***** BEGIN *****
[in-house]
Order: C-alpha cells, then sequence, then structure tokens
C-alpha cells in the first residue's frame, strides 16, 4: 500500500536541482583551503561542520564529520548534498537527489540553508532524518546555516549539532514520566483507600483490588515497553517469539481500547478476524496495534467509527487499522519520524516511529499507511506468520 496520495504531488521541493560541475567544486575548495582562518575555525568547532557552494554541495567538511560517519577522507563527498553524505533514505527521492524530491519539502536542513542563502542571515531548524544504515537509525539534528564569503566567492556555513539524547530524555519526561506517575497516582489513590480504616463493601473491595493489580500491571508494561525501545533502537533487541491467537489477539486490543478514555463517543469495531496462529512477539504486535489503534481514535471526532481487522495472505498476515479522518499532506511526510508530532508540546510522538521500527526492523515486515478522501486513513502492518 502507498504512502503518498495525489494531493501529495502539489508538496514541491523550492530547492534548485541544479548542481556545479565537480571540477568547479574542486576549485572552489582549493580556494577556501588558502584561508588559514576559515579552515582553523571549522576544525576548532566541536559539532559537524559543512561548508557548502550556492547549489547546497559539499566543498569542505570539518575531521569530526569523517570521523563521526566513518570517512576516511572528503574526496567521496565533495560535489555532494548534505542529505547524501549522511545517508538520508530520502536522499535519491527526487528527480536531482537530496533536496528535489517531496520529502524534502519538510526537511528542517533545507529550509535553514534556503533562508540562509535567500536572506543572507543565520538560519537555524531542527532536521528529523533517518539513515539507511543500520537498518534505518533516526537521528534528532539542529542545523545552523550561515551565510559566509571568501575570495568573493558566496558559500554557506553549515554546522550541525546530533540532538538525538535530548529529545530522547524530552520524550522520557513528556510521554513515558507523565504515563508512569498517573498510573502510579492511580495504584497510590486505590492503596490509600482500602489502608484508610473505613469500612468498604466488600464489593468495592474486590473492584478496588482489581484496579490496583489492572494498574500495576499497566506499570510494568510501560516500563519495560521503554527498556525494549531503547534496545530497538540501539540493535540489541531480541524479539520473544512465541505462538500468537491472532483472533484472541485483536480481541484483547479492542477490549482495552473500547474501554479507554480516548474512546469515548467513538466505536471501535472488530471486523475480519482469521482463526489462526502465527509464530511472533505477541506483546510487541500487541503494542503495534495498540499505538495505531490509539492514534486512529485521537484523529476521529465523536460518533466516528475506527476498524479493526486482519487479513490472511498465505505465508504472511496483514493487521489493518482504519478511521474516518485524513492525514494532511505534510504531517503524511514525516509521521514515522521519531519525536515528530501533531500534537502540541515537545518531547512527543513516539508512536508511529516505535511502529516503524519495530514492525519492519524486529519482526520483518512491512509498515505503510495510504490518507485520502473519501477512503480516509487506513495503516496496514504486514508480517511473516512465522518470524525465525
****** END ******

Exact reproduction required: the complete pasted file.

[in-house]
Order: C-alpha cells, then sequence, then structure tokens
C-alpha cells in the first residue's frame, strides 16, 4: 500500500536541482583551503561542520564529520548534498537527489540553508532524518546555516549539532514520566483507600483490588515497553517469539481500547478476524496495534467509527487499522519520524516511529499507511506468520 496520495504531488521541493560541475567544486575548495582562518575555525568547532557552494554541495567538511560517519577522507563527498553524505533514505527521492524530491519539502536542513542563502542571515531548524544504515537509525539534528564569503566567492556555513539524547530524555519526561506517575497516582489513590480504616463493601473491595493489580500491571508494561525501545533502537533487541491467537489477539486490543478514555463517543469495531496462529512477539504486535489503534481514535471526532481487522495472505498476515479522518499532506511526510508530532508540546510522538521500527526492523515486515478522501486513513502492518 502507498504512502503518498495525489494531493501529495502539489508538496514541491523550492530547492534548485541544479548542481556545479565537480571540477568547479574542486576549485572552489582549493580556494577556501588558502584561508588559514576559515579552515582553523571549522576544525576548532566541536559539532559537524559543512561548508557548502550556492547549489547546497559539499566543498569542505570539518575531521569530526569523517570521523563521526566513518570517512576516511572528503574526496567521496565533495560535489555532494548534505542529505547524501549522511545517508538520508530520502536522499535519491527526487528527480536531482537530496533536496528535489517531496520529502524534502519538510526537511528542517533545507529550509535553514534556503533562508540562509535567500536572506543572507543565520538560519537555524531542527532536521528529523533517518539513515539507511543500520537498518534505518533516526537521528534528532539542529542545523545552523550561515551565510559566509571568501575570495568573493558566496558559500554557506553549515554546522550541525546530533540532538538525538535530548529529545530522547524530552520524550522520557513528556510521554513515558507523565504515563508512569498517573498510573502510579492511580495504584497510590486505590492503596490509600482500602489502608484508610473505613469500612468498604466488600464489593468495592474486590473492584478496588482489581484496579490496583489492572494498574500495576499497566506499570510494568510501560516500563519495560521503554527498556525494549531503547534496545530497538540501539540493535540489541531480541524479539520473544512465541505462538500468537491472532483472533484472541485483536480481541484483547479492542477490549482495552473500547474501554479507554480516548474512546469515548467513538466505536471501535472488530471486523475480519482469521482463526489462526502465527509464530511472533505477541506483546510487541500487541503494542503495534495498540499505538495505531490509539492514534486512529485521537484523529476521529465523536460518533466516528475506527476498524479493526486482519487479513490472511498465505505465508504472511496483514493487521489493518482504519478511521474516518485524513492525514494532511505534510504531517503524511514525516509521521514515522521519531519525536515528530501533531500534537502540541515537545518531547512527543513516539508512536508511529516505535511502529516503524519495530514492525519492519524486529519482526520483518512491512509498515505503510495510504490518507485520502473519501477512503480516509487506513495503516496496514504486514508480517511473516512465522518470524525465525